Elon Musk is an ambitious man.
He is the founder and chief executive of Tesla while simultaneously also running the Space Exploration Technologies Corp, known as SpaceX. He’s also a visionary who wants to place his stamp on everything from renewable energy, high-speed public transportation, to colonizing Mars.
Uploading human thoughts:
Now Musk want to lay the groundwork for humans to one day upload their thoughts, memories, and collective experiences to a computer through “neural lace” technology by implanting tiny brain electrodes that could lead to consciousness that doesn’t die with its human body.
Musk’s end goal is a superior interface between humans and machines than our current voice, or touch-oriented control.
Imagine if humans had a direct link to a CPU. This is how Musk envisions how humans of the future will interact with their devices. And the change has to happen sooner rather than later so humans don’t become inferior to AI, at a conference last June Musk said “If you assume any rate of advancement in [artificial intelligence], we will be left behind by a lot.”
The company’s first steps:
Musk hasn’t made an official announcement yet but he’s been teasing the news for months, with tweets ad well as hiring for an incognito company called Neuralink Corp. The existence of the company was verified by The Wall Street Journal through one of its founding members, Max Hodak who had previously founded Transcriptic, a startup providing robotic lab services.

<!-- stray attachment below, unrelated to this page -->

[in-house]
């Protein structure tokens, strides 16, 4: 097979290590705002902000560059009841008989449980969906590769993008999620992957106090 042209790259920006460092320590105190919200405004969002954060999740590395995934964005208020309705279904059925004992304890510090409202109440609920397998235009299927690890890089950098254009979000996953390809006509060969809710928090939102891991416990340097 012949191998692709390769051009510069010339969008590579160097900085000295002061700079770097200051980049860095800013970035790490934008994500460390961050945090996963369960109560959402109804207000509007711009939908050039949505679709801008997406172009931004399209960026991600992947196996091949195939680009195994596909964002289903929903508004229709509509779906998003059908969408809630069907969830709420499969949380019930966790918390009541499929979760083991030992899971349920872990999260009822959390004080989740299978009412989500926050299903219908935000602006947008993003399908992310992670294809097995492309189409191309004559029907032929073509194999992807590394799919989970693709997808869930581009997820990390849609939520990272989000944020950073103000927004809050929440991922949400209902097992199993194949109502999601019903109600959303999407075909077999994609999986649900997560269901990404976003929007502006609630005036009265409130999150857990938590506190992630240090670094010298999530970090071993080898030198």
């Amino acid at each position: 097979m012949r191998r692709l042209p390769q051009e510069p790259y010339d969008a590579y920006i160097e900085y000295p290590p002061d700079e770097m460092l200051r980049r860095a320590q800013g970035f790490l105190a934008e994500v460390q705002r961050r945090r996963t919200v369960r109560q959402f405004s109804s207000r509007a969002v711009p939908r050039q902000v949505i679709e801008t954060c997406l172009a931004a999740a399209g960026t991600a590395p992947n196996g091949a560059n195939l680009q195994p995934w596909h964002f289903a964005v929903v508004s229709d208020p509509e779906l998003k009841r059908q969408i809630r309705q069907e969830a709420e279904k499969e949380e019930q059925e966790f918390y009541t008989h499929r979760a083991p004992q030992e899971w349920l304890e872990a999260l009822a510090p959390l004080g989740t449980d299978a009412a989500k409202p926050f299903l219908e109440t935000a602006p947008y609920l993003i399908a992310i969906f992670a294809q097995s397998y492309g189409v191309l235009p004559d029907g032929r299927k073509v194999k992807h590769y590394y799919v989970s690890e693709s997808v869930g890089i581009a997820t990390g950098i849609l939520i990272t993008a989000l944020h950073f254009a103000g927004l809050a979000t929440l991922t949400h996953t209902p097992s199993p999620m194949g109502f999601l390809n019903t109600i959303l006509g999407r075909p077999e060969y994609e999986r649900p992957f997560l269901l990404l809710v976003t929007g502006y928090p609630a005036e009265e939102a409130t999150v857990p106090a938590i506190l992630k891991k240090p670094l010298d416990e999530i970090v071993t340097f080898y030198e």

Neuralink first hires are: Vanessa Tolosa, an engineer at the Larence Livermore National Laboratory and expert in flexible electrodes; Phillip Sabes, professor at the University of California and an expert on how the brain controls movement; and Timothy Gardner, a professor at Boston University who rose to fame after implementing electrodes in birds and studying how they sang.
Neuralink’s goal is to change how humans interact with devices by linking our brains to the machines we interact with most often: cars, mobile devices, and even smart items in our smart home.
However, people in the know claim that the company’s first products will probably be advanced implants designed to treat brain disorders like epilepsy or depression, which is not a bad start.